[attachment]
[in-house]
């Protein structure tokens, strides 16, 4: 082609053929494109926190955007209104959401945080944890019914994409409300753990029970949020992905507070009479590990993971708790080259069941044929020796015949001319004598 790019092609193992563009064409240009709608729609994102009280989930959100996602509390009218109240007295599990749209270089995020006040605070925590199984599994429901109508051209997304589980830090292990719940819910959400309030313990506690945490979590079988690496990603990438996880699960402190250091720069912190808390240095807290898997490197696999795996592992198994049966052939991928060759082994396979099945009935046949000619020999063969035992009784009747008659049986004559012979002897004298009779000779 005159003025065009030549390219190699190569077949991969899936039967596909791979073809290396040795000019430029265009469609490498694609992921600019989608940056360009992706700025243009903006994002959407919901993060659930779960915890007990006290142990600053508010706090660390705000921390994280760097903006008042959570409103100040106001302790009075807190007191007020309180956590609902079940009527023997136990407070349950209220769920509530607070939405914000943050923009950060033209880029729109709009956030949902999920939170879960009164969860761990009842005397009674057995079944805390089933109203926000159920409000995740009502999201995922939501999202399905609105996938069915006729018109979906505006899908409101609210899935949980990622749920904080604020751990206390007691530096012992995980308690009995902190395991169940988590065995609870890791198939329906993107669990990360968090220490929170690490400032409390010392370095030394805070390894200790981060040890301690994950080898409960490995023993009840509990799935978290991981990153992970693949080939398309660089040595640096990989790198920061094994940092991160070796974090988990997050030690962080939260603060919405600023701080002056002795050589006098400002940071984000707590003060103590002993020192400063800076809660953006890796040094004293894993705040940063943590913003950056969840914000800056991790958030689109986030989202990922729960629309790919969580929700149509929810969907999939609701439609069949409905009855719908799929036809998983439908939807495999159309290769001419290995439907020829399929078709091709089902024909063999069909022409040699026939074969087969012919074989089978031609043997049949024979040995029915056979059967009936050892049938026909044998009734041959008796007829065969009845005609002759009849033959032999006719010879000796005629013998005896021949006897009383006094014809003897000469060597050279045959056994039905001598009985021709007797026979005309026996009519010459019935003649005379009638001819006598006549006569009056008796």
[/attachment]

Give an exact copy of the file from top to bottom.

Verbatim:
[in-house]
């Protein structure tokens, strides 16, 4: 082609053929494109926190955007209104959401945080944890019914994409409300753990029970949020992905507070009479590990993971708790080259069941044929020796015949001319004598 790019092609193992563009064409240009709608729609994102009280989930959100996602509390009218109240007295599990749209270089995020006040605070925590199984599994429901109508051209997304589980830090292990719940819910959400309030313990506690945490979590079988690496990603990438996880699960402190250091720069912190808390240095807290898997490197696999795996592992198994049966052939991928060759082994396979099945009935046949000619020999063969035992009784009747008659049986004559012979002897004298009779000779 005159003025065009030549390219190699190569077949991969899936039967596909791979073809290396040795000019430029265009469609490498694609992921600019989608940056360009992706700025243009903006994002959407919901993060659930779960915890007990006290142990600053508010706090660390705000921390994280760097903006008042959570409103100040106001302790009075807190007191007020309180956590609902079940009527023997136990407070349950209220769920509530607070939405914000943050923009950060033209880029729109709009956030949902999920939170879960009164969860761990009842005397009674057995079944805390089933109203926000159920409000995740009502999201995922939501999202399905609105996938069915006729018109979906505006899908409101609210899935949980990622749920904080604020751990206390007691530096012992995980308690009995902190395991169940988590065995609870890791198939329906993107669990990360968090220490929170690490400032409390010392370095030394805070390894200790981060040890301690994950080898409960490995023993009840509990799935978290991981990153992970693949080939398309660089040595640096990989790198920061094994940092991160070796974090988990997050030690962080939260603060919405600023701080002056002795050589006098400002940071984000707590003060103590002993020192400063800076809660953006890796040094004293894993705040940063943590913003950056969840914000800056991790958030689109986030989202990922729960629309790919969580929700149509929810969907999939609701439609069949409905009855719908799929036809998983439908939807495999159309290769001419290995439907020829399929078709091709089902024909063999069909022409040699026939074969087969012919074989089978031609043997049949024979040995029915056979059967009936050892049938026909044998009734041959008796007829065969009845005609002759009849033959032999006719010879000796005629013998005896021949006897009383006094014809003897000469060597050279045959056994039905001598009985021709007797026979005309026996009519010459019935003649005379009638001819006598006549006569009056008796």